“These are spectacular results, and we are very pleased to have helped Novavax with the development of this vaccine. The efficacy shown against the emerging variants is also extremely encouraging. This is an incredible achievement that will ensure we can protect individuals in the UK and the rest of the world from this virus,” said Clive Dix, Chair, UK Vaccine Taskforce.
Novavax expects to share further details of the UK trial results as additional data become available. Additional analysis on both trials is ongoing and will be shared via prepublication servers as well as submitted to a peer-reviewed journal for publication. The company initiated a rolling submission to the United Kingdom’s regulatory agency, the MHRA, in mid-January.
South Africa Results: Approximately 90% of COVID-19 cases attributed to South Africa escape variant
In the South Africa Phase 2b clinical trial, 60% efficacy (95% CI: 19.9 – 80.1) for the prevention of mild, moderate and severe COVID-19 disease was observed in the 94% of the study population that was HIV-negative. Twenty-nine cases were observed in the placebo group and 15 in the vaccine group. One severe case occurred in the placebo group and all other cases were mild or moderate. The clinical trial also achieved its primary efficacy endpoint in the overall trial population, including HIV-positive and HIV-negative subjects (efficacy of 49.4%; 95% CI: 6.1 – 72.8).
This study enrolled over 4,400 patients beginning in August 2020, with COVID-19 cases counted from September through mid-January. During this time, the triple mutant variant, which contains three critical mutations in the receptor binding domain (RBD) and multiple mutations outside the RBD, was widely circulating in South Africa. Preliminary sequencing data is available for 27 of 44 COVID-19 events; of these, 92.6% (25 out of 27 cases) were the South Africa escape variant.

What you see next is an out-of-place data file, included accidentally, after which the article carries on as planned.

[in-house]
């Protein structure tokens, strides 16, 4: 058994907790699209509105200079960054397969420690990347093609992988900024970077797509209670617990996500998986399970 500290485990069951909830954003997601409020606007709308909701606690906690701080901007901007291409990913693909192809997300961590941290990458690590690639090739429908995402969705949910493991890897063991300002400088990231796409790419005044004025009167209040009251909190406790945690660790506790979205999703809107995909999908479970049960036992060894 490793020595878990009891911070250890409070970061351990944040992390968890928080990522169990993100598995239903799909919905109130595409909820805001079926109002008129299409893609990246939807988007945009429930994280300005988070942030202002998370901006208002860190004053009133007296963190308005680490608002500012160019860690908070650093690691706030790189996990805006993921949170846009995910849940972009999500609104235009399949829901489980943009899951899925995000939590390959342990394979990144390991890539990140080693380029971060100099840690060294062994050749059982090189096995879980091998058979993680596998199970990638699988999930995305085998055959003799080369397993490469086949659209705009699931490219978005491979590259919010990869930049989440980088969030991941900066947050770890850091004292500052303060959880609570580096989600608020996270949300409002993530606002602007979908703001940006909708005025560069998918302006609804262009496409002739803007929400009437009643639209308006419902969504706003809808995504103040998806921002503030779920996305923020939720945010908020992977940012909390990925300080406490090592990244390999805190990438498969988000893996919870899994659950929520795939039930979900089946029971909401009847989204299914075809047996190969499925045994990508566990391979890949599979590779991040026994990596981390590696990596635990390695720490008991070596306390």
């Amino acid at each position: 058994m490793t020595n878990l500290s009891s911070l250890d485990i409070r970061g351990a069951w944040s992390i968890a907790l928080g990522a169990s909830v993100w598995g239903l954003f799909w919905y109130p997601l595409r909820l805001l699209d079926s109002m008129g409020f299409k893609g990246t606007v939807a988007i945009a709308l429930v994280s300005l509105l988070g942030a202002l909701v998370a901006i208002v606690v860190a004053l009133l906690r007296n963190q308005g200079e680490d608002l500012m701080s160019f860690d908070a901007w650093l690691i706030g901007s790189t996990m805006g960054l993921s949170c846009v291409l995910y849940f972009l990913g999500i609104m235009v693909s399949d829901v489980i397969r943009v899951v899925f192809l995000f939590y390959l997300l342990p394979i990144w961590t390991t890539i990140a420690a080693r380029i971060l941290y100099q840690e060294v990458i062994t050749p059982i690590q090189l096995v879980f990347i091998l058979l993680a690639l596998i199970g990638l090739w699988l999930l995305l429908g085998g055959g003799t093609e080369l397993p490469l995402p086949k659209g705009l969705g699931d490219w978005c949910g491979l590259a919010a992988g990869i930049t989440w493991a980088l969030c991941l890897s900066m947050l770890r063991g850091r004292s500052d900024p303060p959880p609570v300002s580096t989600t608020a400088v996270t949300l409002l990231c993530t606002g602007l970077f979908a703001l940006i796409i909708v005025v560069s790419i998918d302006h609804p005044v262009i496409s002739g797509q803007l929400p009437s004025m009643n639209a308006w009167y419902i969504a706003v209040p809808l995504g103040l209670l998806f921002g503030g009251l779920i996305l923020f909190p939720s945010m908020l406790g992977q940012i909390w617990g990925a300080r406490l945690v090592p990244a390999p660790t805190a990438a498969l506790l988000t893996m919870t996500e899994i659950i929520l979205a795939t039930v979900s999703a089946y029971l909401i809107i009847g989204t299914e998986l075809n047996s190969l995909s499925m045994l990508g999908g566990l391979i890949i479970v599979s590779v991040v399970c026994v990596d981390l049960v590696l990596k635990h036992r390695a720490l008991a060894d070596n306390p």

Importantly in this trial, approximately 1/3 of the patients enrolled (but not included in the primary analyses described above) were seropositive, demonstrating prior COVID-19 infection at baseline. Based on temporal epidemiology data in the region, the pre-trial infections are thought to have been caused by the original COVID-19 strain (i.e., non-variant), while the subsequent infections during the study were largely variant virus. These data suggest that prior infection with COVID-19 may not completely protect against subsequent infection by the South Africa escape variant, however, vaccination with NVX-CoV2373 provided significant protection.
“The 60% reduced risk against COVID-19 illness in vaccinated individuals in South Africans underscores the value of this vaccine to prevent illness from the highly worrisome variant currently circulating in South Africa, and which is spreading globally. This is the first COVID-19 vaccine for which we now have objective evidence that it protects against the variant dominating in South Africa,” says Professor Shabir Maddi, Executive Director of the Vaccines and Infectious Diseases Analytics Research Unit (VIDA) at Wits, and principal investigator in the Novavax COVID-19 vaccine trial in South Africa. “I am encouraged to see that Novavax plans to immediately begin clinical development on a vaccine specifically targeted to the variant, which together with the current vaccine is likely to form the cornerstone of the fight against COVID-19.”